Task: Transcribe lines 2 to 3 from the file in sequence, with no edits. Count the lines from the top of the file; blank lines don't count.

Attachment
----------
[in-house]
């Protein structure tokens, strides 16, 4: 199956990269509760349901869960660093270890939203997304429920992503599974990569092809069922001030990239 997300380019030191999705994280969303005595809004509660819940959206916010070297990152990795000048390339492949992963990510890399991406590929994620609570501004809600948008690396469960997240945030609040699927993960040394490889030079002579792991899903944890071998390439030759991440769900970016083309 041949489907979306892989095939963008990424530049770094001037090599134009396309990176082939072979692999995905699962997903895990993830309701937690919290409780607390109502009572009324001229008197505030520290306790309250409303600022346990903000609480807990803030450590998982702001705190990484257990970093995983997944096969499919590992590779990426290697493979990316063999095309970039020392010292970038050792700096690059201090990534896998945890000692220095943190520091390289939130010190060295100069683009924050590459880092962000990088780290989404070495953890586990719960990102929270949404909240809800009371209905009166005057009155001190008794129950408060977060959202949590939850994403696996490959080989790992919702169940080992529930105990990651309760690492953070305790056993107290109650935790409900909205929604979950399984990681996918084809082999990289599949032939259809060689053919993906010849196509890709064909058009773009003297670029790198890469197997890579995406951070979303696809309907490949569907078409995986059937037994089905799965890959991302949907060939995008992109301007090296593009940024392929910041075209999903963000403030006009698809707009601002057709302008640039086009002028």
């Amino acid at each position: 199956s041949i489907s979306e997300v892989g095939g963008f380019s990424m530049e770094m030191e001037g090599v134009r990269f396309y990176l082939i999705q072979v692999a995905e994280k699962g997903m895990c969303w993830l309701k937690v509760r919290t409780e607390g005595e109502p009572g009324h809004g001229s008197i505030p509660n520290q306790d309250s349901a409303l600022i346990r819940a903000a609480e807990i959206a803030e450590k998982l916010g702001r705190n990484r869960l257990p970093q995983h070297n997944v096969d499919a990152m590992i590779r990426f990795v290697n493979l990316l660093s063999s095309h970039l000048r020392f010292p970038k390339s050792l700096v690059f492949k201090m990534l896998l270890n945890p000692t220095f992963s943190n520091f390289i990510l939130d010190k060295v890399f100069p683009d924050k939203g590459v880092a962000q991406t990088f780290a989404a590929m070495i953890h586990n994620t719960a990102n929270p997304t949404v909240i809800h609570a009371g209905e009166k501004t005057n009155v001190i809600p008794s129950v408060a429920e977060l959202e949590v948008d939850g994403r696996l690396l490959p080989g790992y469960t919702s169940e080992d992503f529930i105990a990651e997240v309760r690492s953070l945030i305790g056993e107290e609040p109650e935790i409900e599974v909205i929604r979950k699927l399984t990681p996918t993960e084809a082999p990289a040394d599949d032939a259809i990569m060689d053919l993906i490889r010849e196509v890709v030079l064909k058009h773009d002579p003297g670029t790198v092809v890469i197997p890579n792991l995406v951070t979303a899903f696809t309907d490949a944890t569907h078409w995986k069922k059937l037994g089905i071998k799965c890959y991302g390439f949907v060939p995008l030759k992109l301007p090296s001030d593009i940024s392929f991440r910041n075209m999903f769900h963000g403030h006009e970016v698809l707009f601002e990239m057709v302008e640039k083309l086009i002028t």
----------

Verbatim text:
């Protein structure tokens, strides 16, 4: 199956990269509760349901869960660093270890939203997304429920992503599974990569092809069922001030990239 997300380019030191999705994280969303005595809004509660819940959206916010070297990152990795000048390339492949992963990510890399991406590929994620609570501004809600948008690396469960997240945030609040699927993960040394490889030079002579792991899903944890071998390439030759991440769900970016083309 041949489907979306892989095939963008990424530049770094001037090599134009396309990176082939072979692999995905699962997903895990993830309701937690919290409780607390109502009572009324001229008197505030520290306790309250409303600022346990903000609480807990803030450590998982702001705190990484257990970093995983997944096969499919590992590779990426290697493979990316063999095309970039020392010292970038050792700096690059201090990534896998945890000692220095943190520091390289939130010190060295100069683009924050590459880092962000990088780290989404070495953890586990719960990102929270949404909240809800009371209905009166005057009155001190008794129950408060977060959202949590939850994403696996490959080989790992919702169940080992529930105990990651309760690492953070305790056993107290109650935790409900909205929604979950399984990681996918084809082999990289599949032939259809060689053919993906010849196509890709064909058009773009003297670029790198890469197997890579995406951070979303696809309907490949569907078409995986059937037994089905799965890959991302949907060939995008992109301007090296593009940024392929910041075209999903963000403030006009698809707009601002057709302008640039086009002028």
């Amino acid at each position: 199956s041949i489907s979306e997300v892989g095939g963008f380019s990424m530049e770094m030191e001037g090599v134009r990269f396309y990176l082939i999705q072979v692999a995905e994280k699962g997903m895990c969303w993830l309701k937690v509760r919290t409780e607390g005595e109502p009572g009324h809004g001229s008197i505030p509660n520290q306790d309250s349901a409303l600022i346990r819940a903000a609480e807990i959206a803030e450590k998982l916010g702001r705190n990484r869960l257990p970093q995983h070297n997944v096969d499919a990152m590992i590779r990426f990795v290697n493979l990316l660093s063999s095309h970039l000048r020392f010292p970038k390339s050792l700096v690059f492949k201090m990534l896998l270890n945890p000692t220095f992963s943190n520091f390289i990510l939130d010190k060295v890399f100069p683009d924050k939203g590459v880092a962000q991406t990088f780290a989404a590929m070495i953890h586990n994620t719960a990102n929270p997304t949404v909240i809800h609570a009371g209905e009166k501004t005057n009155v001190i809600p008794s129950v408060a429920e977060l959202e949590v948008d939850g994403r696996l690396l490959p080989g790992y469960t919702s169940e080992d992503f529930i105990a990651e997240v309760r690492s953070l945030i305790g056993e107290e609040p109650e935790i409900e599974v909205i929604r979950k699927l399984t990681p996918t993960e084809a082999p990289a040394d599949d032939a259809i990569m060689d053919l993906i490889r010849e196509v890709v030079l064909k058009h773009d002579p003297g670029t790198v092809v890469i197997p890579n792991l995406v951070t979303a899903f696809t309907d490949a944890t569907h078409w995986k069922k059937l037994g089905i071998k799965c890959y991302g390439f949907v060939p995008l030759k992109l301007p090296s001030d593009i940024s392929f991440r910041n075209m999903f769900h963000g403030h006009e970016v698809l707009f601002e990239m057709v302008e640039k083309l086009i002028t």